Becoming Dickens: The invention of a novelist is a really good book. I don’t normally come out and say something like that right from the start, but this book is elaborately researched, perceptive, intriguing, and very well written. The Charles Dickens who appears here is something of a haunted, insecure but at the same time dogged and brilliant figure. Yes, he was damaged as a child by his father’s multiple insolvencies, but yes, he also was a resourceful law clerk, journalist, essayist, playwright, and of course, novelist. In fact, he became the major English-language novelist of his day.
Without psychologizing, Douglas-Fairhurst portrays someone who was a great mimic, a comedic personality and an exceptionally evasive figure. Douglas-Fairhurst has the good sense to understand why Dickens (and others) ultimately chose to write fiction: because you can live better in fiction than you can in life, because the characters you meet are funnier, sadder, more provocative…and because “the world” is replete with articulated moods and details, things that slip past notice unless you are preying upon them with your curiosity and vocabulary and sense of literary “possibility.”
I had no idea how hard Dickens worked as a fledgling journalist and satirist before The Pickwick Papers made him a national figure in England. He covered parliament, elections, the courts, the prisons, and the social life of his times. Douglas-Fairhurst knows those times well, and he has an extraordinary ability to cite just the right passage from Dickens’s writings to illustrate a point…but not only that…he also excels in drawing on the writings of others–Thackery, for instance, or diarist/memoirists that only a specialist in 19th century British social history would know.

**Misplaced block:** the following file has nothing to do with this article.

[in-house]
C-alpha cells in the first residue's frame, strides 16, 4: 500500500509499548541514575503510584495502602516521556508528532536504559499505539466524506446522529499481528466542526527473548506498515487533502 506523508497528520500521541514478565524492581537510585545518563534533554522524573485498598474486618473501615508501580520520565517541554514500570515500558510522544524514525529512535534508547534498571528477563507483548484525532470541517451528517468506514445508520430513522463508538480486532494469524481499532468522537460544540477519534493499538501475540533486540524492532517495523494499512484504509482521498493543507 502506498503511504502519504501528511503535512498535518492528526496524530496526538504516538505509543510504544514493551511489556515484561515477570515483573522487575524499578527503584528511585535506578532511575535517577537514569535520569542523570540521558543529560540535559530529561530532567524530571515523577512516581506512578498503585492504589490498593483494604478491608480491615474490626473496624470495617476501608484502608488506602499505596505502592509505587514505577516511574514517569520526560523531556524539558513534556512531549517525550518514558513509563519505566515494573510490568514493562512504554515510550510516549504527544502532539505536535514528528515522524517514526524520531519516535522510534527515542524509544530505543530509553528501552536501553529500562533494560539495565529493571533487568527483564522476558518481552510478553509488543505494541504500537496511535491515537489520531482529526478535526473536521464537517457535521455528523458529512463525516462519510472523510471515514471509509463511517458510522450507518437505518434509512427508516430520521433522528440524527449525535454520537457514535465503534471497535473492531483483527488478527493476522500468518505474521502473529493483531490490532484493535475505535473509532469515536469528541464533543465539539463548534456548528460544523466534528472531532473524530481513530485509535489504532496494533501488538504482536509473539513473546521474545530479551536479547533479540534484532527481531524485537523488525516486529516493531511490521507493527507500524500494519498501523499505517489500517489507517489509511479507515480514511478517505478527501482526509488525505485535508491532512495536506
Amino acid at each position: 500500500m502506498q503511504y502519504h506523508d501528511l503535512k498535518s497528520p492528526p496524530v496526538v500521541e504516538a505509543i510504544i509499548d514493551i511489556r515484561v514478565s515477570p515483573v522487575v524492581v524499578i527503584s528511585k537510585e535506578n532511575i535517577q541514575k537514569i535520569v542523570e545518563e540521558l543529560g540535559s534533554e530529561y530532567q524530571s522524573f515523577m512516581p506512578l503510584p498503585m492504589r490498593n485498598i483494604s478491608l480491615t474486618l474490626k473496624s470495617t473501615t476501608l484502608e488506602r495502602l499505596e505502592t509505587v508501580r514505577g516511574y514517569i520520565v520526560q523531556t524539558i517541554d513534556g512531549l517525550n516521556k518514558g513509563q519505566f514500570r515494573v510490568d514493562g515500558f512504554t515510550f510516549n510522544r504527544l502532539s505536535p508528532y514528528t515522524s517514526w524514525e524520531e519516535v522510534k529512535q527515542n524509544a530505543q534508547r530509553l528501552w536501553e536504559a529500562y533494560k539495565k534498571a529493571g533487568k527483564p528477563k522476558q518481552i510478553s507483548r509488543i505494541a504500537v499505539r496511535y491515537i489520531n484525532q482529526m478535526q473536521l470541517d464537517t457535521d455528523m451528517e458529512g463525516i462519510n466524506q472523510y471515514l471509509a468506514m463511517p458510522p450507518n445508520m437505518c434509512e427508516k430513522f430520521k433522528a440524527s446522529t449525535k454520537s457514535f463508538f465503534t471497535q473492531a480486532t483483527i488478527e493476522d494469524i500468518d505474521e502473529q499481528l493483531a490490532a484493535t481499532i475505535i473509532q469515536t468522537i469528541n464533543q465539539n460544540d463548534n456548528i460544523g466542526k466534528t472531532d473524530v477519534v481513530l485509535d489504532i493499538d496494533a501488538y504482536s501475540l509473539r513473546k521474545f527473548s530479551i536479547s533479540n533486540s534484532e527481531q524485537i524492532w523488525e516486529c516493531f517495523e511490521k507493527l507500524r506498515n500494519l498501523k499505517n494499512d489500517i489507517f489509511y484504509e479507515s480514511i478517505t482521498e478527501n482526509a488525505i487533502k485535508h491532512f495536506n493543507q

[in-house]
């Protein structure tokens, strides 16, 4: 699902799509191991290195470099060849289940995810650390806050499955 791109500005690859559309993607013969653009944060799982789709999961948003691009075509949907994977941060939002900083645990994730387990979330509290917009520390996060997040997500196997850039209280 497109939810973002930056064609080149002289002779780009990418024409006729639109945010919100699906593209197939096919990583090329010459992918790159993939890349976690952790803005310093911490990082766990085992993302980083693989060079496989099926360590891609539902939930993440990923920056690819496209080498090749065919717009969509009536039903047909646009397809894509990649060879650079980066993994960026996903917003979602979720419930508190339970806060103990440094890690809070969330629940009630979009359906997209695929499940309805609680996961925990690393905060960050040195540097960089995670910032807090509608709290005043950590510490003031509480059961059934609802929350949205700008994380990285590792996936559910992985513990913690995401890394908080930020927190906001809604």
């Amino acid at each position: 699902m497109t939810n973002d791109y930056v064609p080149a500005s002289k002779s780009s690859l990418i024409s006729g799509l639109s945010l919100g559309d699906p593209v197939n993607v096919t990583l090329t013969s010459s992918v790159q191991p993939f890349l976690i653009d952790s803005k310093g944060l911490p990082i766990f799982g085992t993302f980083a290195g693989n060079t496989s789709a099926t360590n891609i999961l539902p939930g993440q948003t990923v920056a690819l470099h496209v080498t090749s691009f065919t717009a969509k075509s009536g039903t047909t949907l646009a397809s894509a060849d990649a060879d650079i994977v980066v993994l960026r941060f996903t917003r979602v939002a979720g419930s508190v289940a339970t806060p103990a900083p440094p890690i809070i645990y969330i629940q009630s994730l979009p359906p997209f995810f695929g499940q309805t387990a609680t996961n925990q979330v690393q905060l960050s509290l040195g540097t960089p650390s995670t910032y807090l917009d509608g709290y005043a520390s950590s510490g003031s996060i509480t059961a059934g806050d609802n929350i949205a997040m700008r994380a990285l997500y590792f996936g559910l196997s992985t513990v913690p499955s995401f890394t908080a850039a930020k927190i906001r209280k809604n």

At the same time, I wasn’t familiar with how many plays Dickens wrote, or how often he took on roles himself, or how unhappy he clearly was in his marriage…something Douglas-Fairhurst attributes to Dickens having chosen the wrong sister to marry…and then watched the younger one die a sudden, early death.
The Pickwick Papers was the first Dickens novel I read. I was eleven. I suppose I understood 60% of what was going on. Then came Great Expectations, David Copperfield, and Bleak House–a novel I read in college and still regard as one of the most astonishing books written since Shakespeare. Dickens had a plastic personality–meaning that he adapted to circumstances if he had to (he didn’t like it, but he did it)–and that marvelous plastic style, capable of rendering low-lifes, aristocrats, children, barristers, cabbies, thieves and entire cities and landscapes in quick, powerful fashion.
Ultimately, Douglas-Fairhurst doesn’t really pin Dickens down. One can tell he was “a case” and there probably was some kind of psychological disorder at the heart of his drive and imagination, but the point made here is that Dickens kept on inventing himself as he invented his stories.
Again, a good book.
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